Patients presented with chronic liver disease and esophageal varices were selected for possible inclusion in the trial. The inclusion criteria were as follows: 1. the cause of portal hypertension was cirrhosis; 2. the degree of esophageal varices was at least F2 (moderate varices), associated with red color signs (red wale markings, cherry red spots); 3. no history of hemorrhage from esophageal varices or other upper gastrointestinal lesions; and 4. no current treatment with beta-blockers. Cirrhosis was based on results of liver biopsy, or clinical and biochemical examinations and image studies. The exclusion criteria were: 1. age greater than 75 years old or younger than 20 years old; 2. association with malignancy, uremia or other serious medical illness which may reduce the life expectancy; 3. presence of refractory ascites, hepatic encephalopathy or deep jaundice (serum bilirubin > 10 mg/dl); 4. history of shunt operation, transjugular intrahepatic portosystemic stent shunt (TIPS) or endoscopic therapy (EVL); 5. had contraindications to beta-blockers, such as asthma, heart failure, complete atrioventricular block, hypotension (systolic blood pressure < 90mmHg), pulse rates < 60/ min or pregnancy; 6. unable to cooperate; and 7. declined to participate. Patients eligible for the trial were randomized to receive banding ligation plus carvedilol (Combined group) or carvedilol alone (Carvedilol group). The method of randomization was based on opaque-sealed envelopes numbered according to a table of random numbers by a coordinator. Patients were informed about possible benefits and complications. Informed consent was obtained from all the patients. The study was conducted in accordance with the Declaration of Helsinki and approved by the Ethics Committee of investigators at all the 3 hospitals. The severity of liver disease of each patient was assessed at the time of presentation according to Pugh's modification of Child's classification and MELD scores [13]. The degree of variceal size was based on Beppu’s classification (3). Participants in both groups were advised to abstain from alcohol drinking. Antiviral drugs were administered to individuals with chronic hepatitis B or C when appropriate. Carvedilol was administered from the start of enrollment. The dose of carvedilol given was 6.25 mg (Roche, S.p.A, Segrate, Italy) twice daily. If participants complained of side effects, the dose of carvedilol given was tapered to 6.25 mg per day. Carvedilol was continued until death or the end of the study. After stabilization of the dosage, patients were asked to visit clinic every 3 months to get drugs as well as measurement of blood pressure and pulse rate. The compliance was evaluated by quantifying carvedilol tablets that were not consumed and blood pressure and pulse rates. Among the Combination group, the administration of carvedilol was similar to the Carvedilol group. EVL was initiated 2 weeks after use of carvedilol. Banding ligation was performed under premedication with 20 mg of buscopan intramuscularly. The Saeed Four-Shooter (Wilson-Cook Medical, Winston-Salem, NC, USA) or Speedband Superview Super 7 multiple band ligator (Boston Scientific Corp, Natick, Mass) attached to the video endoscope (Olympus XQ 230) was utilized. Ligation was initiated at the gastroesophageal junction and advanced proximally by experienced endoscopists. Each varix was ligated with one to two rubber bands. Further sessions of banding ligation were performed at intervals of 3 and 12 months. If varices were too small, EVL was not performed.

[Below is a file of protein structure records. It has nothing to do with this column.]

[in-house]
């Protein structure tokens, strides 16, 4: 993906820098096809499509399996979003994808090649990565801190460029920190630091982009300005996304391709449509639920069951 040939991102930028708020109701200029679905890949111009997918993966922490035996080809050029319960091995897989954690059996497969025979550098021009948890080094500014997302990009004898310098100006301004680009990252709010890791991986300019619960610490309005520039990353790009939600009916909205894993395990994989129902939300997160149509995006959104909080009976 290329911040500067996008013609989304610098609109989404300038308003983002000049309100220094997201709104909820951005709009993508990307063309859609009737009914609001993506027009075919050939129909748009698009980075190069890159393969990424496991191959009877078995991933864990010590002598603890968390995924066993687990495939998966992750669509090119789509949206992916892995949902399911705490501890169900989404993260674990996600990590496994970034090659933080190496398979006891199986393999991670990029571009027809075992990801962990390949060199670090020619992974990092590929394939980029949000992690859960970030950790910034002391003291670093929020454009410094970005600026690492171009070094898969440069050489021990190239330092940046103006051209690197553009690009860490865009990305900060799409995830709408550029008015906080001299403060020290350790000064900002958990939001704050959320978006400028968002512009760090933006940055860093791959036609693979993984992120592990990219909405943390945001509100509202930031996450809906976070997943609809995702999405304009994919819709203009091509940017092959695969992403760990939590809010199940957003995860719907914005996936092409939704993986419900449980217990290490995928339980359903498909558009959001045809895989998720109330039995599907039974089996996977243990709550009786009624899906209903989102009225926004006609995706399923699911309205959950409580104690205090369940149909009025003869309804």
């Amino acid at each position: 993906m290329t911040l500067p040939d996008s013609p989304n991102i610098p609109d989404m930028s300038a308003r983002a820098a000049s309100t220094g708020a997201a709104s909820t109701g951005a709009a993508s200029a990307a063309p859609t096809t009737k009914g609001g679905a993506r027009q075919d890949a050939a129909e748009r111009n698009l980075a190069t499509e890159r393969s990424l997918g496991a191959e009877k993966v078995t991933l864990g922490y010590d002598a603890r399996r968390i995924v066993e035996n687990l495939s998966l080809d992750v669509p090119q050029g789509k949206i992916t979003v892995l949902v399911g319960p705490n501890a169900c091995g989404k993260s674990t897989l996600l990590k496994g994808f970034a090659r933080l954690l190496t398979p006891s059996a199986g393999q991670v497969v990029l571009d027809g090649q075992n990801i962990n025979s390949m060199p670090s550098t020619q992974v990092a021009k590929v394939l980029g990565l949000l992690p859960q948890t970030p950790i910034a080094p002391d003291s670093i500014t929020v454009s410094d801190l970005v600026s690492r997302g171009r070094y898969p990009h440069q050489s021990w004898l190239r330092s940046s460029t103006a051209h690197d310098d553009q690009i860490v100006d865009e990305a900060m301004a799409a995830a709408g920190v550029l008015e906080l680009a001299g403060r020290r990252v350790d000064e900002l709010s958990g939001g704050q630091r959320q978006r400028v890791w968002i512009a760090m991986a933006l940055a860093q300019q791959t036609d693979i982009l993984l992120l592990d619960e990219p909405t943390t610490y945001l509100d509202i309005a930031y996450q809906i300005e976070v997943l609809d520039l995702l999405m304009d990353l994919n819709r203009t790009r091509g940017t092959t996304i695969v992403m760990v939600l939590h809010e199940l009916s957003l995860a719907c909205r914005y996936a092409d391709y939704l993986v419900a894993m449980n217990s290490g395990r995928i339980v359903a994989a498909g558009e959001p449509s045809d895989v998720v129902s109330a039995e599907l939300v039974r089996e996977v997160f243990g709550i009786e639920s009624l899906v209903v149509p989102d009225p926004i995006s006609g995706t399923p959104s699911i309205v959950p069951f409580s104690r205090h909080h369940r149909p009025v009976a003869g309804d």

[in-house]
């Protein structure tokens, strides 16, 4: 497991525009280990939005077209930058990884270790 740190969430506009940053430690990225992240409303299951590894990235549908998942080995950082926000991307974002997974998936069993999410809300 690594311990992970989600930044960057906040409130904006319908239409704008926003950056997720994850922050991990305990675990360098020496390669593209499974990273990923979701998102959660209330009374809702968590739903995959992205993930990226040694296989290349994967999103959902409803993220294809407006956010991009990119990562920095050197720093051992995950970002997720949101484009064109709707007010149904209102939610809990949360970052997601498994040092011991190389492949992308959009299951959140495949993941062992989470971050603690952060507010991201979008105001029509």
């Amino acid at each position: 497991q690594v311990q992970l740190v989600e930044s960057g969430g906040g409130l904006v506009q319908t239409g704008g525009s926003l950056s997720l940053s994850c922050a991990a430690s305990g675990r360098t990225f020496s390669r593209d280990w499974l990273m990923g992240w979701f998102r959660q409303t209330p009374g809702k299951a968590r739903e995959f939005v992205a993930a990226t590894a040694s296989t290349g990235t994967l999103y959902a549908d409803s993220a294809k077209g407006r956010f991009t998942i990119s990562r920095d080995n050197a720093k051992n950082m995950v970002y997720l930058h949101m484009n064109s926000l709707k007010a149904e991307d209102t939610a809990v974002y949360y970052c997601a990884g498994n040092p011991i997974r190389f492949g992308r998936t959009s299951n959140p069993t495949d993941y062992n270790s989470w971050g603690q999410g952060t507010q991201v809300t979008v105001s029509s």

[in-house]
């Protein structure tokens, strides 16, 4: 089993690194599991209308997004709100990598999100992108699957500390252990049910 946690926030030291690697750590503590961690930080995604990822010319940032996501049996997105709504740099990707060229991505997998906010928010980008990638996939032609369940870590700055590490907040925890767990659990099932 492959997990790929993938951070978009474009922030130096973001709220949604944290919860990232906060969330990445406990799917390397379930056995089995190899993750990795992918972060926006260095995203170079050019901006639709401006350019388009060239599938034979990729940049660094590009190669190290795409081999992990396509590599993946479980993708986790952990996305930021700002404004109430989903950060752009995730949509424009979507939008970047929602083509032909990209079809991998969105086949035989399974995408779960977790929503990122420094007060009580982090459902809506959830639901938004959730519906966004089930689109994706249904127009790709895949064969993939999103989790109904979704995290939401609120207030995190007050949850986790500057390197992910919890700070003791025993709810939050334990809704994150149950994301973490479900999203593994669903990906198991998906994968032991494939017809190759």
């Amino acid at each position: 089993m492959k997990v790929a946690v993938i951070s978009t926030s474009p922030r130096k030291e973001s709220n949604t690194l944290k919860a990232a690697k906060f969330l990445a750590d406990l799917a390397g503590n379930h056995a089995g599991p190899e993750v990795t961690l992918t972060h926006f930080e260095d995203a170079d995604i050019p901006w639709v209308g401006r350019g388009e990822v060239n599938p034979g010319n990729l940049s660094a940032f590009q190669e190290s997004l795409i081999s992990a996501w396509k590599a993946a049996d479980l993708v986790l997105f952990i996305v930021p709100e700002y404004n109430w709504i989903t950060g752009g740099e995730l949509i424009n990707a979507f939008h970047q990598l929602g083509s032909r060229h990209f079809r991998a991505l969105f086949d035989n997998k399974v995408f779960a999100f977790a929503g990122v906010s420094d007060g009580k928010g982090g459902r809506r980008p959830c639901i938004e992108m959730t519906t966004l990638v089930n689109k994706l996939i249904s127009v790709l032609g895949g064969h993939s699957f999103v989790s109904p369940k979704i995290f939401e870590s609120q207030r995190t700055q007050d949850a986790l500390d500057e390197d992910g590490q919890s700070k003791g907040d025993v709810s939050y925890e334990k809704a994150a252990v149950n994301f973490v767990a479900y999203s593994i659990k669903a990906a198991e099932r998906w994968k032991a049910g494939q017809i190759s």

2.1 Variceal bleeding management and adverse events

All patients suspected of upper gastrointestinal bleeding received emergency endoscopy within 12 hours of presentation. Supportive measures included blood transfusion, vasoconstrictor infusion and prophylactic antibiotics. Acute esophageal or gastric variceal bleeding was based on the Baveno criteria [14]. Emergency EVL was administered for esophageal variceal bleeding and glue injection was performed for gastric variceal bleeding [15,16]. Elective EVL with carvedilol or transjugular intrahepatic porto-systemic shunt (TIPS) for prevention of rebleeding was employed for patients of both groups if indicated [9]. Patients in both groups received follow-ups of abdominal sonogram, serum alpha-fetoprotein, and biochemistry at 3-month intervals. Adverse events were recorded. An adverse event was an event that required a diagnostic or therapeutic intervention. An adverse event was judged severe if it was considered to endanger the health or safety of the participant. Primary end points were first variceal bleeding and upper gastrointestinal bleeding. Secondary end points were adverse events, development of ascites or hepatic encephalopathy and death.

2.2 Statistical analysis and sample size calculation